Around 220 officers from Berlin were unceremoniously released from duty by the Hamburg authorities for the July 7-8 summit.
Around 220 officers from Berlin were unceremoniously released from duty by the Hamburg authorities for the July 7-8 summit in the city after they threw a wild party that involved public sex, brawling, urinating in a group and a bathrobe-clad female officer strip-dancing with her service weapon.
"Yes, we partied," the Berlin police acknowledged in a statement on Facebook, with the slogan "human".
Two officers were celebrating their birthdays, they said, and their colleagues decided to throw a party inside the fenced-off grounds of their temporary container accommodation.
"They drank, danced, pissed and, yes, apparently also bonked, as our press officer put it so well," the police statement said.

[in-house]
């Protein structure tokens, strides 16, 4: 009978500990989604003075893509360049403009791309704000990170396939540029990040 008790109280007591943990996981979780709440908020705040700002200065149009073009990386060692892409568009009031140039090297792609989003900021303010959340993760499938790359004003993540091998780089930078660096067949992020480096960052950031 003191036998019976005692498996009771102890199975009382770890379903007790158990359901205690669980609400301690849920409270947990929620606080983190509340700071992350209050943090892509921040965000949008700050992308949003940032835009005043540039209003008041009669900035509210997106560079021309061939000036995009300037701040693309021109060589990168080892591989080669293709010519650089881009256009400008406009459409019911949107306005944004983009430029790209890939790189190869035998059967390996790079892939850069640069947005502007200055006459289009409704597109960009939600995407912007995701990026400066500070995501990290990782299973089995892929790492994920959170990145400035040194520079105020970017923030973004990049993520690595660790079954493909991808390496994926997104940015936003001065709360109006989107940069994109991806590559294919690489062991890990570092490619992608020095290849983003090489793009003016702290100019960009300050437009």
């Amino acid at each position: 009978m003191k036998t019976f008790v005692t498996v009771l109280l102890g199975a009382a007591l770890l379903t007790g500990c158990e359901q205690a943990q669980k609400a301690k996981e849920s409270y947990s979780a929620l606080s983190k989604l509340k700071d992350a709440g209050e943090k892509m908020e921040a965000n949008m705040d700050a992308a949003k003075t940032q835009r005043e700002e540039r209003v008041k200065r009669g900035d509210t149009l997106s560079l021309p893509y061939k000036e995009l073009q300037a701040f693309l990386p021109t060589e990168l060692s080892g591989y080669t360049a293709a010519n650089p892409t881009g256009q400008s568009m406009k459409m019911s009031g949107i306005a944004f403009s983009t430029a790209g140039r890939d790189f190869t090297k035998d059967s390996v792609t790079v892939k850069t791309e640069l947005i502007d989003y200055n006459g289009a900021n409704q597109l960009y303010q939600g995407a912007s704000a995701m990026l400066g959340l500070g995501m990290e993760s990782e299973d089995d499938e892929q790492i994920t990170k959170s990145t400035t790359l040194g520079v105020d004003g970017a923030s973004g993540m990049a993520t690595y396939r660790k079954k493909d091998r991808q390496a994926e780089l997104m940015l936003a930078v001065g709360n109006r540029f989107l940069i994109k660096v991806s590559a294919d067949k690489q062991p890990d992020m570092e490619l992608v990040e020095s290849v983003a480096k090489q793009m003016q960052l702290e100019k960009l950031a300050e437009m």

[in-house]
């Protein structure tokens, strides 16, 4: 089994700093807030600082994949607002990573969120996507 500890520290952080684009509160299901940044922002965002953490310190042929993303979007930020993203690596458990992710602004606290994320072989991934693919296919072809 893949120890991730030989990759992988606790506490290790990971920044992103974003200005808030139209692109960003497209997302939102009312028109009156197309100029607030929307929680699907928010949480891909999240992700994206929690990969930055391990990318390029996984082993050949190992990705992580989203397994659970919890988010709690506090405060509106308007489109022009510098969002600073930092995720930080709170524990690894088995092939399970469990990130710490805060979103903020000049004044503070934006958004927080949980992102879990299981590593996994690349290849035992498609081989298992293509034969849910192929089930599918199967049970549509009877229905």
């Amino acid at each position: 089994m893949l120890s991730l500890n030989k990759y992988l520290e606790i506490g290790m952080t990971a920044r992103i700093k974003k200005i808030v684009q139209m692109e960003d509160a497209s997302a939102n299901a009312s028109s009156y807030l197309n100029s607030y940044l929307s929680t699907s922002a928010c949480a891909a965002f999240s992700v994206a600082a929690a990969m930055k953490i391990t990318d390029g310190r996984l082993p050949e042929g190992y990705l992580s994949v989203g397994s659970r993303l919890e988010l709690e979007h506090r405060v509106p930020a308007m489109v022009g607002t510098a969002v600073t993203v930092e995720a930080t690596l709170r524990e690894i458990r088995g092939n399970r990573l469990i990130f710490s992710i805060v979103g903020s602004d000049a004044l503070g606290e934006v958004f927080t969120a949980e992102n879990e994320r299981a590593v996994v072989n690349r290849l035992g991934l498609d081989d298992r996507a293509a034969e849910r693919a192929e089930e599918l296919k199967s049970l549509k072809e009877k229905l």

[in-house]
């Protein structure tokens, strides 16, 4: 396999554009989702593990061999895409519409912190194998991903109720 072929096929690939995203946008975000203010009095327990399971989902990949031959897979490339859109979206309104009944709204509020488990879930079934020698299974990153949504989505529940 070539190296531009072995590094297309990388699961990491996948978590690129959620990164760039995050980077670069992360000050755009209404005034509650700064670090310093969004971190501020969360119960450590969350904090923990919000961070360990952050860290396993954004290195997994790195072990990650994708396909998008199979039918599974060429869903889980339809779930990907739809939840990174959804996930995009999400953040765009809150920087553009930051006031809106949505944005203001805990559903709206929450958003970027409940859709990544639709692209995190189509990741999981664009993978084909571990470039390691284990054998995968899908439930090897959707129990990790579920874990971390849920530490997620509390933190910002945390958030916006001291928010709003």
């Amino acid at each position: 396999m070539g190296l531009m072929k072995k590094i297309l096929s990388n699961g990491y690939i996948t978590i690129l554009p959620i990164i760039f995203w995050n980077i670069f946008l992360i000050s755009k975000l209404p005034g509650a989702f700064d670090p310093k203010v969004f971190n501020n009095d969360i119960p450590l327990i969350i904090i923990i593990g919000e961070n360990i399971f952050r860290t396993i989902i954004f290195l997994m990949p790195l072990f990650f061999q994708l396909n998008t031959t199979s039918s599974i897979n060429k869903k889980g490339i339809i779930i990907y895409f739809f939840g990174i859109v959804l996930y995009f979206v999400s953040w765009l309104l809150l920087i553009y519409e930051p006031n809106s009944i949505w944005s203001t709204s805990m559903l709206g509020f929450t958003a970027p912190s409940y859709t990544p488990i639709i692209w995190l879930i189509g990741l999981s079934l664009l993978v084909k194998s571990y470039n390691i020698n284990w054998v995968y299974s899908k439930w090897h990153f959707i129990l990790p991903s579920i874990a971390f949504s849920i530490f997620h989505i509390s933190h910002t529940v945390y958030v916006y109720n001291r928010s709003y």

But it said that "inside our uniforms are human beings" -- young men and women who carry heavy responsibilities when on duty and are usually "very professional".
The Facebook post also sought to turn the unexpected attention into an opportunity to find new recruits.
"We invite you to get a personal picture of this professional work, and to convince yourselves that we are not party police, but rather we are the capital's professional police force," it said.
The department also added a postscript apology to colleagues from the western state of North Rhine-Westphalia, who shared the Berlin officers' accommodation but did not join the party that reportedly went on until 6:30 am.
Details of the officers' exploits made the front pages of Germany's biggest newspapers, while Twitter was abuzz with the hashtag #partypolizei.
But the embarrassing incident bolstered the force's credibility on the street, with an association representing Berlin's world-renowned clubbing scene issuing a statement to celebrate the officers.
"Barely 10 days before the meeting of the world's political elites, Berlin's operation team has fulfilled its function as role models and organised a great party -- traditionally costumed in uniforms, with music and excessive live performances," Berlin's Club Commission said.
In a tongue-in-cheek congratulatory message, the commission's spokesman Lutz Leichsenring promised: "We're holding a few guest tickets for you in the club of your choice on your return."